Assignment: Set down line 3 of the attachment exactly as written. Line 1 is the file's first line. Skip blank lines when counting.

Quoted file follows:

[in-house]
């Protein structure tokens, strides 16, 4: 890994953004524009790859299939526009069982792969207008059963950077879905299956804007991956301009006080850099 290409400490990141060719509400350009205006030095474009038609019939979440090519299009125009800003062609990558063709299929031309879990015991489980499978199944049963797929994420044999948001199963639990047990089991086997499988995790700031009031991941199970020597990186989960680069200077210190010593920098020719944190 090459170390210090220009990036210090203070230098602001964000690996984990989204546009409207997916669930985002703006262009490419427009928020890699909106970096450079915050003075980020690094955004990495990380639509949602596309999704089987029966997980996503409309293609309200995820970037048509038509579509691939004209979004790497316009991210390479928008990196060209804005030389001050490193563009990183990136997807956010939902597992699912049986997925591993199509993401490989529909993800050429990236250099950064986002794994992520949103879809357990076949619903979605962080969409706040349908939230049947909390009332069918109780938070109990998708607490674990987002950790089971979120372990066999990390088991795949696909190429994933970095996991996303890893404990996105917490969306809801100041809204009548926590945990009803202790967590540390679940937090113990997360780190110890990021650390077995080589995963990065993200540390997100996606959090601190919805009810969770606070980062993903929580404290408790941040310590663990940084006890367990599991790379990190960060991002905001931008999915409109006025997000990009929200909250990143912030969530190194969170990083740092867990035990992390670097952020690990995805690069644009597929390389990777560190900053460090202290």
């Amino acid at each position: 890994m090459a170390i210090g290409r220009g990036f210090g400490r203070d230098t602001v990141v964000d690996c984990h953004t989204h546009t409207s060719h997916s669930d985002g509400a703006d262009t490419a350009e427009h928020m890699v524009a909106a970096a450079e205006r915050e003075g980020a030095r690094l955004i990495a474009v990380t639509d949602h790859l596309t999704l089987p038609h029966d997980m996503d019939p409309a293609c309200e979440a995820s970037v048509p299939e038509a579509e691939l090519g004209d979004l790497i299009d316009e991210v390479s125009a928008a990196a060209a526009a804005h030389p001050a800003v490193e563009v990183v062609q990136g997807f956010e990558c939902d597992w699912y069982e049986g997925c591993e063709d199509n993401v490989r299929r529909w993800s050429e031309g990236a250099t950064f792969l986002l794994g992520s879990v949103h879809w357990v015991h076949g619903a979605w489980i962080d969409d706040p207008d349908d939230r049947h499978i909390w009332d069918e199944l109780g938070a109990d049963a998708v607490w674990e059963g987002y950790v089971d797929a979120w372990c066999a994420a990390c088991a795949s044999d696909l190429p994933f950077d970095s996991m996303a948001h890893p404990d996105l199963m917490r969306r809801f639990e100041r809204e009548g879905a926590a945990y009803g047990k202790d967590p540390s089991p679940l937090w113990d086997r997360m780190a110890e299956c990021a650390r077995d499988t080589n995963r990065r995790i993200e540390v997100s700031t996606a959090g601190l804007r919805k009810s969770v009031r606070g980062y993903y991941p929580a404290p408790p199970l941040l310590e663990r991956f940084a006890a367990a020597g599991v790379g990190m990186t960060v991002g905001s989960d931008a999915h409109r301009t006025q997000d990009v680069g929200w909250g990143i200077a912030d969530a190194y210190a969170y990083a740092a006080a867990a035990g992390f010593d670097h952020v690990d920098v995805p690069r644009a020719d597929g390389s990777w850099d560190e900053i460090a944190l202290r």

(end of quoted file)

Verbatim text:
């Amino acid at each position: 890994m090459a170390i210090g290409r220009g990036f210090g400490r203070d230098t602001v990141v964000d690996c984990h953004t989204h546009t409207s060719h997916s669930d985002g509400a703006d262009t490419a350009e427009h928020m890699v524009a909106a970096a450079e205006r915050e003075g980020a030095r690094l955004i990495a474009v990380t639509d949602h790859l596309t999704l089987p038609h029966d997980m996503d019939p409309a293609c309200e979440a995820s970037v048509p299939e038509a579509e691939l090519g004209d979004l790497i299009d316009e991210v390479s125009a928008a990196a060209a526009a804005h030389p001050a800003v490193e563009v990183v062609q990136g997807f956010e990558c939902d597992w699912y069982e049986g997925c591993e063709d199509n993401v490989r299929r529909w993800s050429e031309g990236a250099t950064f792969l986002l794994g992520s879990v949103h879809w357990v015991h076949g619903a979605w489980i962080d969409d706040p207008d349908d939230r049947h499978i909390w009332d069918e199944l109780g938070a109990d049963a998708v607490w674990e059963g987002y950790v089971d797929a979120w372990c066999a994420a990390c088991a795949s044999d696909l190429p994933f950077d970095s996991m996303a948001h890893p404990d996105l199963m917490r969306r809801f639990e100041r809204e009548g879905a926590a945990y009803g047990k202790d967590p540390s089991p679940l937090w113990d086997r997360m780190a110890e299956c990021a650390r077995d499988t080589n995963r990065r995790i993200e540390v997100s700031t996606a959090g601190l804007r919805k009810s969770v009031r606070g980062y993903y991941p929580a404290p408790p199970l941040l310590e663990r991956f940084a006890a367990a020597g599991v790379g990190m990186t960060v991002g905001s989960d931008a999915h409109r301009t006025q997000d990009v680069g929200w909250g990143i200077a912030d969530a190194y210190a969170y990083a740092a006080a867990a035990g992390f010593d670097h952020v690990d920098v995805p690069r644009a020719d597929g390389s990777w850099d560190e900053i460090a944190l202290r």